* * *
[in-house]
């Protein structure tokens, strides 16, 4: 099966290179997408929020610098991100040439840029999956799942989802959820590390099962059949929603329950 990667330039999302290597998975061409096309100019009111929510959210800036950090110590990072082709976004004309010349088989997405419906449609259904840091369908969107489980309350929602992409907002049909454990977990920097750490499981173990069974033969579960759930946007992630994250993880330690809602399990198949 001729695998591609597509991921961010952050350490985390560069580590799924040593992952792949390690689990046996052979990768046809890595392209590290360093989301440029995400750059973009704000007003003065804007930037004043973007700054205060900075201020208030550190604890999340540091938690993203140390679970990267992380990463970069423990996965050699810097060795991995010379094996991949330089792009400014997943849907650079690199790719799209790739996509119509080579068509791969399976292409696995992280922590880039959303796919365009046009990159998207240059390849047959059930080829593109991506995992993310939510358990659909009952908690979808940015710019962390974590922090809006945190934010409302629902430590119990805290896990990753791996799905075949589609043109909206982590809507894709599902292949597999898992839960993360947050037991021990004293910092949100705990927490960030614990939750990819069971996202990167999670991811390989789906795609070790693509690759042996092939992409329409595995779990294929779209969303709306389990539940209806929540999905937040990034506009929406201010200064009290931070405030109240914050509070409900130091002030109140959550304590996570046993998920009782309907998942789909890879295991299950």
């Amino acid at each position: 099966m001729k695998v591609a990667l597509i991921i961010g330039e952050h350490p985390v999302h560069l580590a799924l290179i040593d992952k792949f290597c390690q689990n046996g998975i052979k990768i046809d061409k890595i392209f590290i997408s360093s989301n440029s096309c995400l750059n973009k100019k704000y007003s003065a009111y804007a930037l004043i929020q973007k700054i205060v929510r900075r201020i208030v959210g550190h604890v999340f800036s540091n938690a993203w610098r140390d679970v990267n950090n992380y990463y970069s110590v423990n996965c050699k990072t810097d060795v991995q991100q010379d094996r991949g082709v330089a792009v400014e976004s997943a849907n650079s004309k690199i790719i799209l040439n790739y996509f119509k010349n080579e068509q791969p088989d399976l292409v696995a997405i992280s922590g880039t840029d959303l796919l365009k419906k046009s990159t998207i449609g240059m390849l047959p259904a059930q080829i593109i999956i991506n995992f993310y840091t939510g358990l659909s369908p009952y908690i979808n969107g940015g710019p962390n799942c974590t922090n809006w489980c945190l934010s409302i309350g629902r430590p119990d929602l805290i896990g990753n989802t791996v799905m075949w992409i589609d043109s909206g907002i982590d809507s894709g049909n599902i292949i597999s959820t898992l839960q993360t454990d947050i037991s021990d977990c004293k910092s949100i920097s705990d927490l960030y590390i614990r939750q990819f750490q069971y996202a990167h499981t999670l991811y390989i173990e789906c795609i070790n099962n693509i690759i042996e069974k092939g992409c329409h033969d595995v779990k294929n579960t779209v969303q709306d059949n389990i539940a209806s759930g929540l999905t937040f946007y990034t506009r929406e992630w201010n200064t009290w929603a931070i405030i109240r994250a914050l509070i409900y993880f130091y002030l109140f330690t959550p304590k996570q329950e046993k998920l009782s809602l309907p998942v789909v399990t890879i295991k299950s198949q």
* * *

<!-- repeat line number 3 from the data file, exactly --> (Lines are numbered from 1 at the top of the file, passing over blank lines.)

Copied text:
């Amino acid at each position: 099966m001729k695998v591609a990667l597509i991921i961010g330039e952050h350490p985390v999302h560069l580590a799924l290179i040593d992952k792949f290597c390690q689990n046996g998975i052979k990768i046809d061409k890595i392209f590290i997408s360093s989301n440029s096309c995400l750059n973009k100019k704000y007003s003065a009111y804007a930037l004043i929020q973007k700054i205060v929510r900075r201020i208030v959210g550190h604890v999340f800036s540091n938690a993203w610098r140390d679970v990267n950090n992380y990463y970069s110590v423990n996965c050699k990072t810097d060795v991995q991100q010379d094996r991949g082709v330089a792009v400014e976004s997943a849907n650079s004309k690199i790719i799209l040439n790739y996509f119509k010349n080579e068509q791969p088989d399976l292409v696995a997405i992280s922590g880039t840029d959303l796919l365009k419906k046009s990159t998207i449609g240059m390849l047959p259904a059930q080829i593109i999956i991506n995992f993310y840091t939510g358990l659909s369908p009952y908690i979808n969107g940015g710019p962390n799942c974590t922090n809006w489980c945190l934010s409302i309350g629902r430590p119990d929602l805290i896990g990753n989802t791996v799905m075949w992409i589609d043109s909206g907002i982590d809507s894709g049909n599902i292949i597999s959820t898992l839960q993360t454990d947050i037991s021990d977990c004293k910092s949100i920097s705990d927490l960030y590390i614990r939750q990819f750490q069971y996202a990167h499981t999670l991811y390989i173990e789906c795609i070790n099962n693509i690759i042996e069974k092939g992409c329409h033969d595995v779990k294929n579960t779209v969303q709306d059949n389990i539940a209806s759930g929540l999905t937040f946007y990034t506009r929406e992630w201010n200064t009290w929603a931070i405030i109240r994250a914050l509070i409900y993880f130091y002030l109140f330690t959550p304590k996570q329950e046993k998920l009782s809602l309907p998942v789909v399990t890879i295991k299950s198949q």